Sunday, July 05, 2015


One of the nice things about the job I actually get paid for (sadly, nobody tosses money at movie reviewers these days) is that it affords me the opportunity to drive all over north Georgia. And since I have a camera with me at all times, I have, as of late, had the urge to share some of the weird and/or interesting things I run across on Instagram. Here’s a sampling:

Not a giant or a rat... but it was alive, so it had that going for it. #fairgroundart

A photo posted by EegahInc (@eegahinc) on

Ran across this little #church today where apparently they're trying out some DIY #stainedglass

A photo posted by EegahInc (@eegahinc) on

Not sure if my sweet gum tree is feeling frisky or if I'm being invaded by #podpeople #natureisweird

A photo posted by EegahInc (@eegahinc) on

Haven't seen one of these in a while. Classic #anightmareonelmstreet pinball machine. #noes

A photo posted by EegahInc (@eegahinc) on

#catholic #monasteryoftheholyspirit

A photo posted by EegahInc (@eegahinc) on

“Wonder is a great grace, the grace that God gives us in our encounter with Jesus Christ.” Pope Francis noted back in 2013. “It is something that draws us outside of ourselves with joy.” And, as His Holiness’ recent encyclical, Laudato si’, pointed out, that inner experience of meeting the living Christ can then transform the way we view the outer world, allowing us to approach nature and the environment with an openness to awe and wonder. Me, I guess I just like to try and expand it just one step further and leave myself open to the weird and wonderful in just about everything, even otherwise benign statues of chicken farmers.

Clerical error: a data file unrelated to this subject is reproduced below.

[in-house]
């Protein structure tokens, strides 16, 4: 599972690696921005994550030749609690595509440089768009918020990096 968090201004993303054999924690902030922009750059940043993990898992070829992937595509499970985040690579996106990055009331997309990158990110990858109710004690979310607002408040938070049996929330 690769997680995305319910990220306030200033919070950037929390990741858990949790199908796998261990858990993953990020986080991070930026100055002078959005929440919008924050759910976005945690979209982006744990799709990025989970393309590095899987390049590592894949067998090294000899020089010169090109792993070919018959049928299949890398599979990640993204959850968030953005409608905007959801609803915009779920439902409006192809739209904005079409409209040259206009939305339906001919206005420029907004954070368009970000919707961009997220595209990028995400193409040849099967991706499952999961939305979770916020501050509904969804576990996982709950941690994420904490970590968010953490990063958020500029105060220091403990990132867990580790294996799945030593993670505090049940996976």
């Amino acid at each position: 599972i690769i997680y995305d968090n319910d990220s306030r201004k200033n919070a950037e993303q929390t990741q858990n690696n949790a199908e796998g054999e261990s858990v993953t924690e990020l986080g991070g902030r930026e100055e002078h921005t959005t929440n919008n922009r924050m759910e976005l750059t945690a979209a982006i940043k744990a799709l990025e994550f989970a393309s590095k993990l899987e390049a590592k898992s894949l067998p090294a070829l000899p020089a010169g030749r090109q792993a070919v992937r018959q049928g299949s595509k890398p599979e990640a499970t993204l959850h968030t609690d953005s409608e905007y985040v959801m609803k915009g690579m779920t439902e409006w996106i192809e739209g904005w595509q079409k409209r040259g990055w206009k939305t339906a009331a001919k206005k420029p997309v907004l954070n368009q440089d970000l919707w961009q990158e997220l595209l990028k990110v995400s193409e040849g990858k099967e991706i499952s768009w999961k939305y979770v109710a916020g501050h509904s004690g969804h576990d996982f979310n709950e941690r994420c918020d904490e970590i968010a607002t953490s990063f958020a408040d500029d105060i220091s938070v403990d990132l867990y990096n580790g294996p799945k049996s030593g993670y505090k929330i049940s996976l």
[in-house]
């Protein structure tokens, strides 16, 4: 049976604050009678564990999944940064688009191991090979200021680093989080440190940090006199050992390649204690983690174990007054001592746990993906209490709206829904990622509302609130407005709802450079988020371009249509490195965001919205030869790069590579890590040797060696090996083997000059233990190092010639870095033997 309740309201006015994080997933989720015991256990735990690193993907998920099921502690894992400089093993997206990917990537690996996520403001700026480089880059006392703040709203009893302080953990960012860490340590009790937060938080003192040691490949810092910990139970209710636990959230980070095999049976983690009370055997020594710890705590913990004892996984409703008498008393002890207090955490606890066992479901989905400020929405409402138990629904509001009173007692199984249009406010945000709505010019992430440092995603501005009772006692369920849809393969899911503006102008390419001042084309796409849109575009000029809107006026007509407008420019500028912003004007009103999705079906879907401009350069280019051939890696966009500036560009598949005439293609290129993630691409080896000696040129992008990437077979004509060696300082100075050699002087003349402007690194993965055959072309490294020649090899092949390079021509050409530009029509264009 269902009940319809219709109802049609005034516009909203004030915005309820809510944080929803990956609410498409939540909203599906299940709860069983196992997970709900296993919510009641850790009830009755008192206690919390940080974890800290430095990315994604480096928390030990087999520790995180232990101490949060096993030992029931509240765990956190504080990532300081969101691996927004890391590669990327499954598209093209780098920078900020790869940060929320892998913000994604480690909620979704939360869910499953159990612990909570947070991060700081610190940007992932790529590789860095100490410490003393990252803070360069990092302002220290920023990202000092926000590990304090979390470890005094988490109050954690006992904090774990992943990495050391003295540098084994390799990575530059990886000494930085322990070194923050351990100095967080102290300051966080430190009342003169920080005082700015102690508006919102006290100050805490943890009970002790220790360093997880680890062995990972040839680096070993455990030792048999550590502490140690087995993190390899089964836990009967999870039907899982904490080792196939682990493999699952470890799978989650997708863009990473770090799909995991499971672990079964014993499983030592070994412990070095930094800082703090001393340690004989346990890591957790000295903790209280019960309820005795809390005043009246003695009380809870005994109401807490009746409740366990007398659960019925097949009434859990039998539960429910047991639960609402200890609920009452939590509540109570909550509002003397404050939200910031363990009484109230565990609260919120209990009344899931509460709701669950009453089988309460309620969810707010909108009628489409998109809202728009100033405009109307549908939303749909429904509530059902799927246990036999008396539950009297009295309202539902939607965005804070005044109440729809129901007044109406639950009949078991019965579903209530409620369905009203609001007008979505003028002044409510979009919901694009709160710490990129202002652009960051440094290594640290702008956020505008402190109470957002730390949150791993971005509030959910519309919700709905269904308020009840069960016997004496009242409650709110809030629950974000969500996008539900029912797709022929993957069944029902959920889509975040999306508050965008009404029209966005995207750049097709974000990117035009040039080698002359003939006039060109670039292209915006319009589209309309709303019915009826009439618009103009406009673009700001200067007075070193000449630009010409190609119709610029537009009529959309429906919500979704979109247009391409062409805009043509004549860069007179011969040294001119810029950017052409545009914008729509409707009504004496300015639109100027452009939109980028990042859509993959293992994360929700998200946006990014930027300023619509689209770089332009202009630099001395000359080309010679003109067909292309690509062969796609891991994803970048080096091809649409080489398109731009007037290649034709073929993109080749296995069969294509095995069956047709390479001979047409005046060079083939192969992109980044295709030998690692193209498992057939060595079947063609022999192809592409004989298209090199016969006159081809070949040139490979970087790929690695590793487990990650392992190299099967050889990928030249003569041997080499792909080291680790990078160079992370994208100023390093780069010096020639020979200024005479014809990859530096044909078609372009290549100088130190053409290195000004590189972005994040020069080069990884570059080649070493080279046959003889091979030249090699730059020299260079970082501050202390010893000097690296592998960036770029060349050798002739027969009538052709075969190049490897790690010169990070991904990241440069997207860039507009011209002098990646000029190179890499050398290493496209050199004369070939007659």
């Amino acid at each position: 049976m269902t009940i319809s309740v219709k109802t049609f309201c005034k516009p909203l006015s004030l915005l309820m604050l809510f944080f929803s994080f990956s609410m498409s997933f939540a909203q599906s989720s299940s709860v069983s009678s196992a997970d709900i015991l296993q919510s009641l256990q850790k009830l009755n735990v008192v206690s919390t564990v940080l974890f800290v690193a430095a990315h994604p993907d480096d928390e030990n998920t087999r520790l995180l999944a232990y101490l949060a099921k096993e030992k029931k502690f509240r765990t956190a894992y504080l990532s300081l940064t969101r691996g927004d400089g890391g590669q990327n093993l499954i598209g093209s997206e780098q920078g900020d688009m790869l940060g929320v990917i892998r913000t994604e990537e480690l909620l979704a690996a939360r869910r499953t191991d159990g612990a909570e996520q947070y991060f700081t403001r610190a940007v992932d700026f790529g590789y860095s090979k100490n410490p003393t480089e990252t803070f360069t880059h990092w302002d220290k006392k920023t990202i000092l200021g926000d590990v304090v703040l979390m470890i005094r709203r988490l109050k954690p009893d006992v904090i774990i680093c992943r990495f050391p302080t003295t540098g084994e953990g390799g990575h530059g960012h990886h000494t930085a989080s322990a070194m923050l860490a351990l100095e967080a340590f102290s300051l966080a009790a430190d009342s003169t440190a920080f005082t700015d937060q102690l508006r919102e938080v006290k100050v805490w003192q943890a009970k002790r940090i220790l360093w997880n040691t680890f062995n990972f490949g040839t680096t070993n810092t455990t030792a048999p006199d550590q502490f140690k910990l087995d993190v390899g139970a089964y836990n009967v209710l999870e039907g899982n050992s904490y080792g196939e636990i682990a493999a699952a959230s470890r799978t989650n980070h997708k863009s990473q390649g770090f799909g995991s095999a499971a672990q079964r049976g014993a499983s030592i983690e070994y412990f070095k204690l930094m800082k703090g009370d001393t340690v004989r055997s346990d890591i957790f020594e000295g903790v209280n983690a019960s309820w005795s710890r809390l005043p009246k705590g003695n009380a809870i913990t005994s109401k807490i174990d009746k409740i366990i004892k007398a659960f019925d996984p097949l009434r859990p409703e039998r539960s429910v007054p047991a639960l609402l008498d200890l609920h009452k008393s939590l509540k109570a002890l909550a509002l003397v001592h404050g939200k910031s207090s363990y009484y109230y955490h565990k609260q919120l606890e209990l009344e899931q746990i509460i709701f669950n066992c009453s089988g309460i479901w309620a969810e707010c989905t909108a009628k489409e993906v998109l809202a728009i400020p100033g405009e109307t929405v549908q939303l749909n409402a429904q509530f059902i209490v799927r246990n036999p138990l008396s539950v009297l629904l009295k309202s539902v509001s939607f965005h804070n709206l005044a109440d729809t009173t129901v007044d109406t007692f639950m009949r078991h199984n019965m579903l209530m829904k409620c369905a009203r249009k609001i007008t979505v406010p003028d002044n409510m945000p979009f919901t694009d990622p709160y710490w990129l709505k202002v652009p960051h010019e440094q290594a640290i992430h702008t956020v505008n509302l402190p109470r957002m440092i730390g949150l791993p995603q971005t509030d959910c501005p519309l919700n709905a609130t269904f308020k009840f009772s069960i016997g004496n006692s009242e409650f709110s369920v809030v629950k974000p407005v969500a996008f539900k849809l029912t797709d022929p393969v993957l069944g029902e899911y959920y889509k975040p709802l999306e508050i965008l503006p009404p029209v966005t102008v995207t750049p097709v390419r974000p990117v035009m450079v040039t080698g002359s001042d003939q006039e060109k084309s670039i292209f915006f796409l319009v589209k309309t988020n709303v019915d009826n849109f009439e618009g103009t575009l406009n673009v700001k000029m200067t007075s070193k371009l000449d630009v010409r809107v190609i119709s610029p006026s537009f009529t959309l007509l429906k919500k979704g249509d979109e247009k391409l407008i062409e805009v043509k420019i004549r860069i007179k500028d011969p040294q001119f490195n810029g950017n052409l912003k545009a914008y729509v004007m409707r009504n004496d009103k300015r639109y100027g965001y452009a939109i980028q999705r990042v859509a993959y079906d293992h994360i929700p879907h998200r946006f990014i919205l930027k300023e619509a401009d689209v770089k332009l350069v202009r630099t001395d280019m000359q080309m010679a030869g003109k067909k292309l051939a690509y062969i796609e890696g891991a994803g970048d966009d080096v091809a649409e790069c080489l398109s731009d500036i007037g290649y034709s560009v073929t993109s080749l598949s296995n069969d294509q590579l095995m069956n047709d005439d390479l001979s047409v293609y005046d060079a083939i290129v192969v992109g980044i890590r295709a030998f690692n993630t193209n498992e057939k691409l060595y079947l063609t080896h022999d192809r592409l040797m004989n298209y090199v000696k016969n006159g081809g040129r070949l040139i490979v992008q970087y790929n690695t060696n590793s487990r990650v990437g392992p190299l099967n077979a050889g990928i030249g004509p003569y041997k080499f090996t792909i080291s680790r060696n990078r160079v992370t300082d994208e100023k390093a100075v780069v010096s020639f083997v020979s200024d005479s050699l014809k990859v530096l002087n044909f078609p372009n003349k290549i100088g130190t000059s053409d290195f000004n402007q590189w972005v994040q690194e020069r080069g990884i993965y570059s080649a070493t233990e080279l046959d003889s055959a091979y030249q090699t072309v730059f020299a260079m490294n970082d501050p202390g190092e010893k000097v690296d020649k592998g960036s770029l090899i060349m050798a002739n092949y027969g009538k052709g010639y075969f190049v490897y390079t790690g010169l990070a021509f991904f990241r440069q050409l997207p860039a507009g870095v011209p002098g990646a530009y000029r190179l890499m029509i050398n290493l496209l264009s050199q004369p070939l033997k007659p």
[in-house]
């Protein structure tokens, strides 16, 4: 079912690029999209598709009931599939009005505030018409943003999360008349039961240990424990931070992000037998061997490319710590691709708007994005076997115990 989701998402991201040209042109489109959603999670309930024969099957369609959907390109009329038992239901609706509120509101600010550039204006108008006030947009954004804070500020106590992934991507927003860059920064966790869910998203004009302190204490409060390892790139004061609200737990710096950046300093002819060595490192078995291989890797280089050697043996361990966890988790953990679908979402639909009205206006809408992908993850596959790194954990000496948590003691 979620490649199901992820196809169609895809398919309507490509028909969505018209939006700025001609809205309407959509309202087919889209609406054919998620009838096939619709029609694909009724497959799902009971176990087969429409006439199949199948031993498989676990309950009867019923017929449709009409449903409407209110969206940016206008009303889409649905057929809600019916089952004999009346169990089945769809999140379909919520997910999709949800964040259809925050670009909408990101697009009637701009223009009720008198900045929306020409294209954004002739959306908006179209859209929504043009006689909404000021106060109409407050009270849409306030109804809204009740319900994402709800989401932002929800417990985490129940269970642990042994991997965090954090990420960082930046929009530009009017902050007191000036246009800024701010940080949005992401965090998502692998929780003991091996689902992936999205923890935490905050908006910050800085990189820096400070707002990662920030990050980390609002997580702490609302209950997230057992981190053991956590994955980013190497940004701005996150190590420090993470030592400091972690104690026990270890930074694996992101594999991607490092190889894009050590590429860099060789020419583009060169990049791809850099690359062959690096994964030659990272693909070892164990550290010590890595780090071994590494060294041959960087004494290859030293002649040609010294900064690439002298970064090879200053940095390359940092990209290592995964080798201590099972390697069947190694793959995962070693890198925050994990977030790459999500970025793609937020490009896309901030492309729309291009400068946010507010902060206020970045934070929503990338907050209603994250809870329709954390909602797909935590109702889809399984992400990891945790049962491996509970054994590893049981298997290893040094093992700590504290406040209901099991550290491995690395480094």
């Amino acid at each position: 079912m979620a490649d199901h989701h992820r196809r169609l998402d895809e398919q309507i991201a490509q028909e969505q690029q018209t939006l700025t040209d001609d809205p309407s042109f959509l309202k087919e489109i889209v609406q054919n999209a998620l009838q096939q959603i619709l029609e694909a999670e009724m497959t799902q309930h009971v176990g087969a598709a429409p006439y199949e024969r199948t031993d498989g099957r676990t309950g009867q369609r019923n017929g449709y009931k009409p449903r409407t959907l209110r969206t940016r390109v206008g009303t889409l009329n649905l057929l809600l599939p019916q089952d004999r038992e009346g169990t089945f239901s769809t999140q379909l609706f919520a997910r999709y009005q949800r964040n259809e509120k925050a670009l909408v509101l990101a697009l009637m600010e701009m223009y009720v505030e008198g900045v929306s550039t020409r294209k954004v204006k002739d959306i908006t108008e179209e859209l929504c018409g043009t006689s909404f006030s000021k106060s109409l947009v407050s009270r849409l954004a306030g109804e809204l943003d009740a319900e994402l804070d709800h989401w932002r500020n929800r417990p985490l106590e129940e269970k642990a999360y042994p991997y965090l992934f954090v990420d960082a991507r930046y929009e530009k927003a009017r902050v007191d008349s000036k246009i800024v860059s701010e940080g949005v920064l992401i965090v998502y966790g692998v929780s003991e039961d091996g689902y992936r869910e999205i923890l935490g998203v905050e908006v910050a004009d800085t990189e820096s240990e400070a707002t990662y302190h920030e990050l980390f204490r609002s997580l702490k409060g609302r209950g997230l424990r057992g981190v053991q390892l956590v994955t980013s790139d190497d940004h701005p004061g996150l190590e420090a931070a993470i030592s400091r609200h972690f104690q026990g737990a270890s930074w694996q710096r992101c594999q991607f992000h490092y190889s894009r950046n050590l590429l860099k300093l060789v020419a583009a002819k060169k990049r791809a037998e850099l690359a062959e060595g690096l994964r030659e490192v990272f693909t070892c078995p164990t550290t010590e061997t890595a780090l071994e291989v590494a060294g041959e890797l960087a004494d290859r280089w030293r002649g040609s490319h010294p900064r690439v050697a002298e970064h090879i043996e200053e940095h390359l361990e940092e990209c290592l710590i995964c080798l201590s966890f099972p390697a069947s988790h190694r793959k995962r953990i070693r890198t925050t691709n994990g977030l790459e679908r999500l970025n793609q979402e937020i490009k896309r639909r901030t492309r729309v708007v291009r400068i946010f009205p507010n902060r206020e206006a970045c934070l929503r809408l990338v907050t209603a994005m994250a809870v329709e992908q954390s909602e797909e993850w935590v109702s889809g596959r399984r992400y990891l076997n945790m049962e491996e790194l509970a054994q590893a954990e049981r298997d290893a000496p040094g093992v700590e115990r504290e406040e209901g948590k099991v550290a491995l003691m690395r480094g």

So, if you feel like following along on my travels through the ATL and up into Deliverance territory, just head on over to Instagram and follow me at eegahinc. If you do, I’ll be sure to follow back so I can see what kind of wonders you’re finding in this wonderfully weird world we live in.

Sunday, June 28, 2015


Now Showing Marquee 3

With so much of the world gleefully falling apart right now, I doubt very many people have noticed my general lack of blogging over the past few weeks. Just in case you have, though, it’s because two broken down cars, a HVAC on the fritz, and a furnace pouring smoke into the house caused me to temporarily set aside blogging so as to earn a few extra bucks. Apparently, nobody trades repairs for cartoons or movie reviews. Fortunately, everything is almost fixed now (my broken stuff, that is, not the world), so I can get back to blogging soon.

Of course, while I’ve been preoccupied, others have more than taken up my slack when it comes to discussing faith and movies. For instance, while it’s still close to a year away, folks are beginning to wax philosophic on the upcoming Batman v. Superman movie. Over at Crisis magazine, Sean Fitzpatrick views the clash of titans as a “contemporary mythical sign of a contemporary educational disparity.” Meanwhile, Catholic Skywalker links to a priest’s perspective on the inherent heroism he hopes will emerge during the story.

Catholic Skywalker also has some words to say on the differences between the atheism of Woody Allen and that of Joss Whedon and how one of them manages to leave open the window to hope. Along those same lines, Joe Wetterling from The Baptized Imagination continues his examination of Whedon’s first big television hit and the things Buffy got right.

As long as I’m on the topic of TV, I may as well give a nod to one of the more fun new shows from last season, The Flash. Writing at Speculative Faith, Adam Graham ponders the two father figures who helped shape the titular hero, while the Aspie Catholic serves up his wish list for season 2.

All that is good fun, but I would be remiss if I didn’t bring things down a little and acknowledge the passing of Sir Christopher Lee. It’s hard to imagine this blog existing without the steady stream of Lee’s Hammer Films output I partook in as a kid. And I’m hardly the only one, as evidenced by Jason Dietz’s ode to Horror of Dracula over at the Non-Modern blog. As for Thomas L. McDonald from God and the Machine, he’s appears to be partial to The Devil Rides Out, considering it to be Lees best work (I discussed it here). As for my own fave, that’s like choosing between my children, but for today, I’ll go with The Wicker Man, which Lee himself apparently considered one of his finest performances.